Julep's operations will be combined with parent company Glansaol's other two beauty brands — Laura Geller and Clark's Botanicals — and the companies will be run from Glansaol's New York offices.
Seattle beauty company Julep is laying off 102 employees as it gets set to shut down its local nail parlors and Seattle headquarters.
The moves come after Julep’s parent company, New York-based Glansaol, filed for bankruptcy protection last week.
Glansaol CEO Nancy Bernardini said Wednesday that Julep will continue selling its makeup online and in stores such as Nordstrom and Ulta. Julep’s operations will be combined with Glansaol’s other two beauty brands — Laura Geller and Clark’s Botanicals — and the companies will be run from Glansaol’s New York offices, she said.
Julep employees were given two months notice of the layoffs, Bernardini said, and several will be offered jobs in the New York offices. Julep’s office in Seattle will close in mid-February.
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At one time Julep had four nail salons in the region, but a Gig Harbor location closed a few years ago and the downtown Seattle nail parlor closed just this month.
Two other locations, in the University District and in Bellevue, are still open but are expected to close at the end of January, according to employees who answered the stores’ phones Wednesday.
Julep was founded in 2006 by Jane Park, a former Starbucks executive, and launched a subscription beauty service while it opened four nail parlors around the Puget Sound region. The subscription service, which is still accepting sign-ups, delivers monthly boxes of skin care, nail polish and other makeup to subscribers for $19.99 per month.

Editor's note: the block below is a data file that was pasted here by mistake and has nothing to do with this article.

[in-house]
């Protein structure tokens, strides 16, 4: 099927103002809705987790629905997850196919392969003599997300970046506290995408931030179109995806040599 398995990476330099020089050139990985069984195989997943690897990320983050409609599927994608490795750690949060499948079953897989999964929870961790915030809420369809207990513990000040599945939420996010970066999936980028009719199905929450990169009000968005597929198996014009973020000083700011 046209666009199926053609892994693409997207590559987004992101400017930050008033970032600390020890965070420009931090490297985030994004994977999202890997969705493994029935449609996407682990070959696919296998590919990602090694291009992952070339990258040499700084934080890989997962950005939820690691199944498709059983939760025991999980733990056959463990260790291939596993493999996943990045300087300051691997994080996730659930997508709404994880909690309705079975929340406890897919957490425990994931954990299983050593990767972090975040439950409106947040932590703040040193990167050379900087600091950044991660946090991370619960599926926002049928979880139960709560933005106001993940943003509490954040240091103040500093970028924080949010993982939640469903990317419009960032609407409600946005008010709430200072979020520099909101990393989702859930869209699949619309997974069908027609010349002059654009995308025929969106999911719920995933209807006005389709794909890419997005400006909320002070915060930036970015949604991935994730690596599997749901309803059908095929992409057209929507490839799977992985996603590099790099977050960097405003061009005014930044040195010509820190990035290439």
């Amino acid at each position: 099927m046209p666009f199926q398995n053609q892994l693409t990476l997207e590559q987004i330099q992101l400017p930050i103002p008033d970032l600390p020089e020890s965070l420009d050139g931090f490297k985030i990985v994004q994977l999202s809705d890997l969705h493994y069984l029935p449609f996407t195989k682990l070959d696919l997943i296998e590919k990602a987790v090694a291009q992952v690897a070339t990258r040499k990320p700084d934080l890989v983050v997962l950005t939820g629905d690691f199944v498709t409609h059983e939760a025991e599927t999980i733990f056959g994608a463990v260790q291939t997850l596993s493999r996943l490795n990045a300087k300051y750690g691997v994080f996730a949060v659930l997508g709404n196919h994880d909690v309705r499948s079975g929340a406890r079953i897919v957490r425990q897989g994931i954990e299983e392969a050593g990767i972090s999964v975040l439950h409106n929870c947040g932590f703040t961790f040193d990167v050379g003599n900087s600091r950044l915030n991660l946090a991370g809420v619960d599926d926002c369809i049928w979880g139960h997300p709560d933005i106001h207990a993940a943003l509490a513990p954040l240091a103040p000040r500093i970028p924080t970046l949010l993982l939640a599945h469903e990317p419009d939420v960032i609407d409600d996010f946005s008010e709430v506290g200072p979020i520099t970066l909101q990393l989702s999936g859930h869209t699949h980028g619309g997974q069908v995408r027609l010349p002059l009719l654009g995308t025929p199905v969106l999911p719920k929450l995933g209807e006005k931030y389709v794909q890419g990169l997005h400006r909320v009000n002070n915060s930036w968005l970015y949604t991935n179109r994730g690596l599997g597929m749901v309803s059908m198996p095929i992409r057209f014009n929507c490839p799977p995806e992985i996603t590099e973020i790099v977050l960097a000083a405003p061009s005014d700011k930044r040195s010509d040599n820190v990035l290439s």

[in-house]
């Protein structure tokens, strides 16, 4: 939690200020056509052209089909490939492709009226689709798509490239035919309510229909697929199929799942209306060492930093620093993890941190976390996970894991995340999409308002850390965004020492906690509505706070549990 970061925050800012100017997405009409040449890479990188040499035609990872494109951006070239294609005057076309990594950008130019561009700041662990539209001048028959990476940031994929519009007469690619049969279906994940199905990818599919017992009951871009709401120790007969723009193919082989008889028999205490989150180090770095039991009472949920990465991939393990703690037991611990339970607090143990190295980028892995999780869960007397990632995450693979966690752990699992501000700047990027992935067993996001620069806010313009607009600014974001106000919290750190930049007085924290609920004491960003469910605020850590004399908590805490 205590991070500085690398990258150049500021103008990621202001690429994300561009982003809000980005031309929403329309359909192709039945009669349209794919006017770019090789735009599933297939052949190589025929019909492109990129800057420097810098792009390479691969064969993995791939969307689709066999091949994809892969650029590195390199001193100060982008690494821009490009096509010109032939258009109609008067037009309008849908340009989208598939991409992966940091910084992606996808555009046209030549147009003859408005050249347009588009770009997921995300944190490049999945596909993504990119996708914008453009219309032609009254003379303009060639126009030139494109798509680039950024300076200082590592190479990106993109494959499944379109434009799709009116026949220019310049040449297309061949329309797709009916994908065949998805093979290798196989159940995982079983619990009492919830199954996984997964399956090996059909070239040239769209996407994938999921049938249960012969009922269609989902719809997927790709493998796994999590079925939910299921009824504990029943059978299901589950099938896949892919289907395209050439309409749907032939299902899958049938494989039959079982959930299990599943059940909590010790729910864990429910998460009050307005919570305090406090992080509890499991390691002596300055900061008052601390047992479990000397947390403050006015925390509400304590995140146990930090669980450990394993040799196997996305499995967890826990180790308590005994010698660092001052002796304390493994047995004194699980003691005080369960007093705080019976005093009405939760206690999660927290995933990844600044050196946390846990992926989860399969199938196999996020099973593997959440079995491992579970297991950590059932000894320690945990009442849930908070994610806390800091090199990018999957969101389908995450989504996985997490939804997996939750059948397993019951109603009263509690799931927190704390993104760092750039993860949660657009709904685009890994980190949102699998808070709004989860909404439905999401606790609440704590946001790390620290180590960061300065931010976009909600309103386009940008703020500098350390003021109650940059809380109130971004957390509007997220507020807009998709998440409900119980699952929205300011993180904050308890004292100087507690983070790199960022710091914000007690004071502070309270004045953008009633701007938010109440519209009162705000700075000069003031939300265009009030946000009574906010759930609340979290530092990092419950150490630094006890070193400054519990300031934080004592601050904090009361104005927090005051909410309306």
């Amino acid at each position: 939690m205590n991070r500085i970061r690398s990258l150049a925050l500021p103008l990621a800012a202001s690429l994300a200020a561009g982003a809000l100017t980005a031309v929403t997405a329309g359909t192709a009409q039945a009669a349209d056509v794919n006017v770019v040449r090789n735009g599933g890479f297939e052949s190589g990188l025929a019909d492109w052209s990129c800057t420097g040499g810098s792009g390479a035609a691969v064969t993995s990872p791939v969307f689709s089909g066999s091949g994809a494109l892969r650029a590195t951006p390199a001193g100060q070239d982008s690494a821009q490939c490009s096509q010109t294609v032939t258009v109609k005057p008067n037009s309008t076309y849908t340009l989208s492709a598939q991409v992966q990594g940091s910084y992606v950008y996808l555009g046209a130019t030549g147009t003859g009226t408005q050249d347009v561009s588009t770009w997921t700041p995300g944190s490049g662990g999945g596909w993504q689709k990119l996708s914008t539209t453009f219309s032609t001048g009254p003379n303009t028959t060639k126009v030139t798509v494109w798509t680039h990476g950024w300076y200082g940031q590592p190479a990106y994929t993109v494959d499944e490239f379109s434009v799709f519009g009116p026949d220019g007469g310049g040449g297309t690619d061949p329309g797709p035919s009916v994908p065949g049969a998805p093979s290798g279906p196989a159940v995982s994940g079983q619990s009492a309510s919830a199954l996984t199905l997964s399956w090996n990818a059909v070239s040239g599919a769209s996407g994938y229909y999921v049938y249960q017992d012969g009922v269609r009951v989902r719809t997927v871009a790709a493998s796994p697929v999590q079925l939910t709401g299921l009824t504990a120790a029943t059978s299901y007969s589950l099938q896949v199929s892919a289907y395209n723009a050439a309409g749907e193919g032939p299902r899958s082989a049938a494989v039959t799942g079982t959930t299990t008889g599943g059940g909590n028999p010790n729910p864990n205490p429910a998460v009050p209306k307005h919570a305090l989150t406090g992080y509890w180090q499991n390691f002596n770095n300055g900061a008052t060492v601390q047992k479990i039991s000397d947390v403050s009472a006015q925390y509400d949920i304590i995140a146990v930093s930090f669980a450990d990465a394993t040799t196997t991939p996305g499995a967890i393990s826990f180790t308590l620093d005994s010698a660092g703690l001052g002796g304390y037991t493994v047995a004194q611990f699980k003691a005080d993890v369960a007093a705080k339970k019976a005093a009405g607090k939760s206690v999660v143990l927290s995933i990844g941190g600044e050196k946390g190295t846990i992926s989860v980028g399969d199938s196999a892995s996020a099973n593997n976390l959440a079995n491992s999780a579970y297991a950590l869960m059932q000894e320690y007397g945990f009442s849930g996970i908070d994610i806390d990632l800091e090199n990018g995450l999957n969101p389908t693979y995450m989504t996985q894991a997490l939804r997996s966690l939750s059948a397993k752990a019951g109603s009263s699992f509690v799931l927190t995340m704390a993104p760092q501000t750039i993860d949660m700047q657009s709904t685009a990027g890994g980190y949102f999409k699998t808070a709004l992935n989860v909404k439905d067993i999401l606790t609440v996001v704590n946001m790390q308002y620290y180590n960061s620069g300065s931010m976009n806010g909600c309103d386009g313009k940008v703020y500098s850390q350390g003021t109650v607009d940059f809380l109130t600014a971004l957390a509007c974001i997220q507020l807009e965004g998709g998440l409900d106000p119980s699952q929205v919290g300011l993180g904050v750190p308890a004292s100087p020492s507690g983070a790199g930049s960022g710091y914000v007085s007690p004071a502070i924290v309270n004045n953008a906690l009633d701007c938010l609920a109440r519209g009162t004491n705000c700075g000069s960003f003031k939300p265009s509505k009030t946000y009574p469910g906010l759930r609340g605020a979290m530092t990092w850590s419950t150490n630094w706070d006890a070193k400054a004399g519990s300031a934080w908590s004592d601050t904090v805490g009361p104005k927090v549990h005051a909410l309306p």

The subscription service ran into controversy two years ago, when the state Office of the Attorney General said the company would pay $3 million for using “deceptive” marketing practices and making it difficult for customers to cancel subscriptions.
Park disputed the dollar figure at the time and said the settlement did not call the practices “deceptive.”
Julep raised more than $68 million from prominent Seattle investors including Madrona Venture Group and Maveron by December 2016, when it was acquired by Glansaol, a beauty company that had just been established in partnership with private equity company Warburg Pincus.
At the time, Julep had 143 employees, and the company said no layoffs were planned. Park stepped down from day-to-day operations at the company after the sale.
When Glansaol filed for bankruptcy protection last week it made a preliminary deal to sell most of its assets to AS Beauty, which makes semi-permanent makeup.
Glansaol’s brands will continue to do business, Bernardini said Wednesday. “Without a doubt, the Julep business will be maintained,” she said.